Wednesday, November 6, 2013/lk
BREWSTER When Three Rivers Hospital notified a local doctor’s wife that she could not organize a gathering on campus to pray, it opened the door to debate over state law and religious freedom.
“I want the hospital to succeed and I’ve always been an advocate, but this is the first time I’ve had to say, ‘Just a minute, you can’t do this,’” local resident Linda Thomason said. “It’s happening everywhere, but I didn’t expect it in my own little backyard.”
Thomason had been invited to participate in a small gathering on hospital grounds to say farewell and pray for Dr. Timothy Bryant on Sept. 28, before his last shift in the emergency room.
Through a letter from the hospital’s attorney, Bryant’s wife, Luanne, was discouraged from following through with her plan.
“To me it was just really hurtful and shocking,” Luanne Bryant said. “It left me almost speechless. Is this really happening in the United States of America?
“If the administration were to just call me… I could have put them at ease. We would have been very happy to comply in any way that we could.”
However, she said there are no hard feelings, and she didn’t believe the incident reflected on “the complete administration.”
The attorney’s letter cited the hospital’s need to comply with the state Constitution. It referred to Article I, Section 11: “No public money or property shall be appropriated for or applied to any religious worship, exercise or instruction, or the support of any religious establishment.”
With regard to discrimination, the law only states that employers can’t refuse to hire someone because of their religious affiliation.
“Three Rivers Hospital is a public agency, and we have to abide by government regulations… and that’s what we were doing,” spokeswoman Rebecca Meadows said. “We were abiding by those rules.”
Thomason said the hospital has misinterpreted the Constitution.
“To me, it (the letter) was a form of bullying,” she said. In a letter to The Chronicle, she bolstered her argument with another constitutional passage, also taken from Article I: “Absolute freedom of conscience in all matters of religious sentiment, belief, and worship shall be granted to every individual.”
Meadows said the hospital’s commissioners had a “good dialogue” with Thomason during its Oct. 28 board meeting, but didn’t share further details.
The group of 19 people gathered instead at the Seventh-Day Adventist Church parking lot, 17 Hospital Way, and in the future Luanne Bryant hopes to turn this into a learning opportunity for the community as a whole.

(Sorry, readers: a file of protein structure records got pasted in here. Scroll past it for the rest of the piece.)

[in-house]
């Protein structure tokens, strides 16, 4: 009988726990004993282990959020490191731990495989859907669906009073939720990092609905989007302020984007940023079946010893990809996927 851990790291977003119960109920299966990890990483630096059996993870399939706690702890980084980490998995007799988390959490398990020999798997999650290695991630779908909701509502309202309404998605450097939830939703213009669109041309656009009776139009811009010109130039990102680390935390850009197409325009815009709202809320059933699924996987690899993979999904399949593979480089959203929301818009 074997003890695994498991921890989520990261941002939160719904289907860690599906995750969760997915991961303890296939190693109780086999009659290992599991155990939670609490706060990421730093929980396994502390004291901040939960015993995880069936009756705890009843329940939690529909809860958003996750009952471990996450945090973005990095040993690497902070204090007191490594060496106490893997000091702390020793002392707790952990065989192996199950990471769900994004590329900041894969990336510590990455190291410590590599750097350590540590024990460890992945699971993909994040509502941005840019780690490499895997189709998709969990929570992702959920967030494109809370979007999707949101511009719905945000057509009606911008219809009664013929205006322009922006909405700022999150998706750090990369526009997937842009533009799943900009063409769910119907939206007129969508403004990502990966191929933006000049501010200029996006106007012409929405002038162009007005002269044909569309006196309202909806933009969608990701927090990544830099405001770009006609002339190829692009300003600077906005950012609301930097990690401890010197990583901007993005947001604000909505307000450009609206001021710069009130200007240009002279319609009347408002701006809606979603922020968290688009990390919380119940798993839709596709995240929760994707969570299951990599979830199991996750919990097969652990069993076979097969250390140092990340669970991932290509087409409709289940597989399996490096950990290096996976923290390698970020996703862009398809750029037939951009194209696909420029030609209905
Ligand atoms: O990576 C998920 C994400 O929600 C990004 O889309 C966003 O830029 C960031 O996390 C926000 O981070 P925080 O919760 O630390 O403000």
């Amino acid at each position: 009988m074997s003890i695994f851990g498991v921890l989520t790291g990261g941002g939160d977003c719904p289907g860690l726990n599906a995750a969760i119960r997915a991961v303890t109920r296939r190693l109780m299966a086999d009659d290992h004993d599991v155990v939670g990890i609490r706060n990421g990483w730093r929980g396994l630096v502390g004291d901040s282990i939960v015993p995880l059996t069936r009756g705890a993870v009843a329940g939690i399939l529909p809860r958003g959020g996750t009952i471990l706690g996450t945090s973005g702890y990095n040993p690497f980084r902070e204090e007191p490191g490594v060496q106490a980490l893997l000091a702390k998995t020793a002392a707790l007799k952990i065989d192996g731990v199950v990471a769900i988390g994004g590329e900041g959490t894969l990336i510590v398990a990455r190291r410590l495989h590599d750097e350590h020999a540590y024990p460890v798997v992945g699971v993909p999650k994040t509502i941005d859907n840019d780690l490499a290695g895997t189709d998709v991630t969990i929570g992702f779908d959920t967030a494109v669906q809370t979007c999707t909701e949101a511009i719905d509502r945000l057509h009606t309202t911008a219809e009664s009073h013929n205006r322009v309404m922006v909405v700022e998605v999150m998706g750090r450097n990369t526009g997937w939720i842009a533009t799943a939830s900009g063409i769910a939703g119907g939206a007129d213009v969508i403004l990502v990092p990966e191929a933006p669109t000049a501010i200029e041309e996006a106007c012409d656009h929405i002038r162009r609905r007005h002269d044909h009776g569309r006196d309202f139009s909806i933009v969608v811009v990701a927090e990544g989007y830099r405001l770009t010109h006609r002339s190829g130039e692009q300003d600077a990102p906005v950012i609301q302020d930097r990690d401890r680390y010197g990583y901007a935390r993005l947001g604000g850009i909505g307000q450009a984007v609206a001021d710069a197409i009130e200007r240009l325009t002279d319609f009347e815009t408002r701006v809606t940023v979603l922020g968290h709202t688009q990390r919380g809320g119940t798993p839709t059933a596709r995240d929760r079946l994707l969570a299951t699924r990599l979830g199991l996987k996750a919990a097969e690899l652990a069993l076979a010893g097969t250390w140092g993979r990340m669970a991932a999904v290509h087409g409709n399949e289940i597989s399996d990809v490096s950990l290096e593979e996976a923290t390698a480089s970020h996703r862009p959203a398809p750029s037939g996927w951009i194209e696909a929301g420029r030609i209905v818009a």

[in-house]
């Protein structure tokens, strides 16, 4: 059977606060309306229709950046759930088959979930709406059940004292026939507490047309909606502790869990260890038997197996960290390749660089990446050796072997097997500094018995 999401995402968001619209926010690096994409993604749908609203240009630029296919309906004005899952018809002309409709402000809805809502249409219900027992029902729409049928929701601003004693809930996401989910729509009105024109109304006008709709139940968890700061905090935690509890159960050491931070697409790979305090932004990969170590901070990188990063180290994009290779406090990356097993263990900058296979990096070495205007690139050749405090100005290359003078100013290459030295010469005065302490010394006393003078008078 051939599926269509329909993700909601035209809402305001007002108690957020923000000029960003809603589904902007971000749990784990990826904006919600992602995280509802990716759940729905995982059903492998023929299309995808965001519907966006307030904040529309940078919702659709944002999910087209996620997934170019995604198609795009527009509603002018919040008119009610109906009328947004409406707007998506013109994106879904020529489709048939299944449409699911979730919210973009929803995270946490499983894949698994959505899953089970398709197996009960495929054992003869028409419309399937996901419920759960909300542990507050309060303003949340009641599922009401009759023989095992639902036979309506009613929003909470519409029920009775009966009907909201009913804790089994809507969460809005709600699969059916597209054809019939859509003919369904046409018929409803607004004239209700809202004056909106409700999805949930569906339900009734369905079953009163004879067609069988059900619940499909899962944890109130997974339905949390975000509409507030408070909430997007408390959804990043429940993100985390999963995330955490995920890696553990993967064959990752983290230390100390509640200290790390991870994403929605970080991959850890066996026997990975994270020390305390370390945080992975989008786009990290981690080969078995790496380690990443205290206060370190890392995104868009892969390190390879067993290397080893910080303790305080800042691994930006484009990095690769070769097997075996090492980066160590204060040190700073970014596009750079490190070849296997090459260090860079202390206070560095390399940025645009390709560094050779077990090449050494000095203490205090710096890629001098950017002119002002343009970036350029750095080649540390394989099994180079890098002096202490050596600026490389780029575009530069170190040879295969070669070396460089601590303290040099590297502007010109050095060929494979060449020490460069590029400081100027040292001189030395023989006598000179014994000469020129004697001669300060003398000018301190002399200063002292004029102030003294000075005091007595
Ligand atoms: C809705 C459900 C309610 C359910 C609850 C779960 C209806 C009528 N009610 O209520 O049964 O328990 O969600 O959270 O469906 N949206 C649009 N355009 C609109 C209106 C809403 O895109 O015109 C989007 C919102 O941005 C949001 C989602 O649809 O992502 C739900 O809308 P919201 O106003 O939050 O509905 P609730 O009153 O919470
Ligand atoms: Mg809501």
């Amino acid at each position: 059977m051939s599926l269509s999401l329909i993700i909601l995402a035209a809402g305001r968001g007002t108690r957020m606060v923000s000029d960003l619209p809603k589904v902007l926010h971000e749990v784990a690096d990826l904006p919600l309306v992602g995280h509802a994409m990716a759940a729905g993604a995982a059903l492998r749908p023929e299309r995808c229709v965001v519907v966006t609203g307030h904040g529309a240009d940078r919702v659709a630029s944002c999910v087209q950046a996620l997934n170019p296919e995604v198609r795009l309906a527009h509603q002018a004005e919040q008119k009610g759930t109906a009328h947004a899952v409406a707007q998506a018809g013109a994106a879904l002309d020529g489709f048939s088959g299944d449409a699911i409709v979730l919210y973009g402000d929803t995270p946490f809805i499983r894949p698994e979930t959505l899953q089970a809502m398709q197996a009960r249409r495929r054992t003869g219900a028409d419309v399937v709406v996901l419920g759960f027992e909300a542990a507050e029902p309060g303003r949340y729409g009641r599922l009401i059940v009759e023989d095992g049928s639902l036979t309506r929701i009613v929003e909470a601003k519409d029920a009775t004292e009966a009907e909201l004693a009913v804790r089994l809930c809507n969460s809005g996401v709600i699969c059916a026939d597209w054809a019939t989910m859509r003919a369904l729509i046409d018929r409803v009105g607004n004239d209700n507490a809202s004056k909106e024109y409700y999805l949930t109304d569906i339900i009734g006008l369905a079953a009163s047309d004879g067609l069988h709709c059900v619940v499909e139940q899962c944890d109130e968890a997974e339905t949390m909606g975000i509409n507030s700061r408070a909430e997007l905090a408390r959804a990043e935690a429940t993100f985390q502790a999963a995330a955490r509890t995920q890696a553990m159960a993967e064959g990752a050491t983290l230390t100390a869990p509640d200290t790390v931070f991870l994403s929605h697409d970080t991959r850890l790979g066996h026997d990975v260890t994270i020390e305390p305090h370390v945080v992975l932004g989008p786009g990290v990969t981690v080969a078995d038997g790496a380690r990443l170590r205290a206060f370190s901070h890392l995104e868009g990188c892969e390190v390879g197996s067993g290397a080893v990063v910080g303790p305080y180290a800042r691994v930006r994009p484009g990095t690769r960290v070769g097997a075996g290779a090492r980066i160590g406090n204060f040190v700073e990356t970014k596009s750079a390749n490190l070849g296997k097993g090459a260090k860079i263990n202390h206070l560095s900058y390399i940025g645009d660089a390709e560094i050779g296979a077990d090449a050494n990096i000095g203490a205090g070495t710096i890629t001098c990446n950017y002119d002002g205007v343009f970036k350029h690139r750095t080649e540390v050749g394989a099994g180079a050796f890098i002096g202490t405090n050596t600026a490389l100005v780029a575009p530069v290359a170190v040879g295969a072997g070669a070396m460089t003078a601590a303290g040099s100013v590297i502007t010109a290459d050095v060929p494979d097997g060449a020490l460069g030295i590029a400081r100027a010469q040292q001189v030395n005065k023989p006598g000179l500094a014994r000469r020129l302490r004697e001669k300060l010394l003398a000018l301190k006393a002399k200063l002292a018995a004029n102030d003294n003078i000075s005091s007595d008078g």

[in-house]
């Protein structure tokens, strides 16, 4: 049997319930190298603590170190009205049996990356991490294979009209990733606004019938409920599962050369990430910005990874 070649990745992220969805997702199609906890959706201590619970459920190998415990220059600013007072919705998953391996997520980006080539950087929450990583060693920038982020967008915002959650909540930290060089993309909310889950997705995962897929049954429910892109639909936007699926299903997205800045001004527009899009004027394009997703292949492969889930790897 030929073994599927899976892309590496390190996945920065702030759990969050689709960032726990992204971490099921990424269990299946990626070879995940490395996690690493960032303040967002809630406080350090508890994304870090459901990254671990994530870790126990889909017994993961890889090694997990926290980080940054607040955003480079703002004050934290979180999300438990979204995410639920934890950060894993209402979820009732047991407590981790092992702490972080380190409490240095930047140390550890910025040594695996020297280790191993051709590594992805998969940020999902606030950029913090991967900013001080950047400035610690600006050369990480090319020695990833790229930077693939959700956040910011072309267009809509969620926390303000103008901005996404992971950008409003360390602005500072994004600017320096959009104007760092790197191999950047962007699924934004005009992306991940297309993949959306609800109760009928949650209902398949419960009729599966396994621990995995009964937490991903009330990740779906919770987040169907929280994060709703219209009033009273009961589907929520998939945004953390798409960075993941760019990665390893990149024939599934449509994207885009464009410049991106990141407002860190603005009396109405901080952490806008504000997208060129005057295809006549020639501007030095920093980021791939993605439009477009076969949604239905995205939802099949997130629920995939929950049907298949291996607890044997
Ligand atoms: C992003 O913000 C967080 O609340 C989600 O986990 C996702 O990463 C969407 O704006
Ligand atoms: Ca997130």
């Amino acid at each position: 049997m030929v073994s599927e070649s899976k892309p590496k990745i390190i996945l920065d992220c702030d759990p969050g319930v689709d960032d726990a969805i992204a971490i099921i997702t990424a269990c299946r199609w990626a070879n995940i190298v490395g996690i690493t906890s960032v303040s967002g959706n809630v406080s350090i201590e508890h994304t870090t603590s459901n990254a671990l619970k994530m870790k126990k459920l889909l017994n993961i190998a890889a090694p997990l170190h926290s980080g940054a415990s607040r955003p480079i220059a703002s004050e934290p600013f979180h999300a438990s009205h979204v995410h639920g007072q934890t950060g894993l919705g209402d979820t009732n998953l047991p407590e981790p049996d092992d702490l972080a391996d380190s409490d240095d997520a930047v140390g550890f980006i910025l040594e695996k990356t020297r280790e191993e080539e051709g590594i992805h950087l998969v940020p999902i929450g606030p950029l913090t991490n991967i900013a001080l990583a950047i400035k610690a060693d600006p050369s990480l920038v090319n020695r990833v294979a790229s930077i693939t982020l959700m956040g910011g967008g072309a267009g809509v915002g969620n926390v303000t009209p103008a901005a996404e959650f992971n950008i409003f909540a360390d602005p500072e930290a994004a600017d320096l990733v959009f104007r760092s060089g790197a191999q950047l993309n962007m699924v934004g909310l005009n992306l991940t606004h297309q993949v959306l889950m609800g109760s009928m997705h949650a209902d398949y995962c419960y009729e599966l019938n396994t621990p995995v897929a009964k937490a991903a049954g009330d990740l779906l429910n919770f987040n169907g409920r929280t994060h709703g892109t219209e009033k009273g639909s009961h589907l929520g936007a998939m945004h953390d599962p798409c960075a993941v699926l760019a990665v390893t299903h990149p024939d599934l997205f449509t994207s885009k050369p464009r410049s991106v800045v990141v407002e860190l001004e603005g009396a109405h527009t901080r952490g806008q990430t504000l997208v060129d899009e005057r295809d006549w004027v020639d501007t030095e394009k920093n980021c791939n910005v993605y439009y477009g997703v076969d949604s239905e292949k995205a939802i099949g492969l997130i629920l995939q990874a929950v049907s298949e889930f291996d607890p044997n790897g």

She said the incident served as a wake-up call for her that many Christians assume there is freedom to openly practice their faith. She advocates education for everyone about religious freedom “so there’s common courtesy on both sides.
“Certainly, we don’t want to offend anybody by our Christianity,” she said, but “people need to understand where their rights are… and where their employers have rights to say, ‘That’s not proper.’”
Thomason said the Allied Defense Fund, a nationwide coalition of Christian attorneys, could host a community meeting sometime this winter to educate people on their rights as Christians.
The roots of Three Rivers Hospital can be traced back to Seventh-Day Adventist doctors, Thomason said, and the hospital even has a chapel inside.
“The people who founded the Brewster hospital, along with excellent medical care, were seeking to help others enjoy and grow in the freedom for religion, not freedom from it,” Thomason wrote in a letter to The Chronicle.
Bryant said she and her husband, who has been practicing medicine for more than 35 years, hope to stick around and continue to build bridges with the hospital.
Details haven’t been finalized yet, but “other things are on the horizon and in light of it all, the Brewster hospital is still willing to work with us in the community,” Luanne Bryant said.
Timothy Bryant closed his solo practice in Brewster in January after nearly 12 years. He was contracted to provide services for Three Rivers Hospital, more recently on a part-time basis in the emergency department.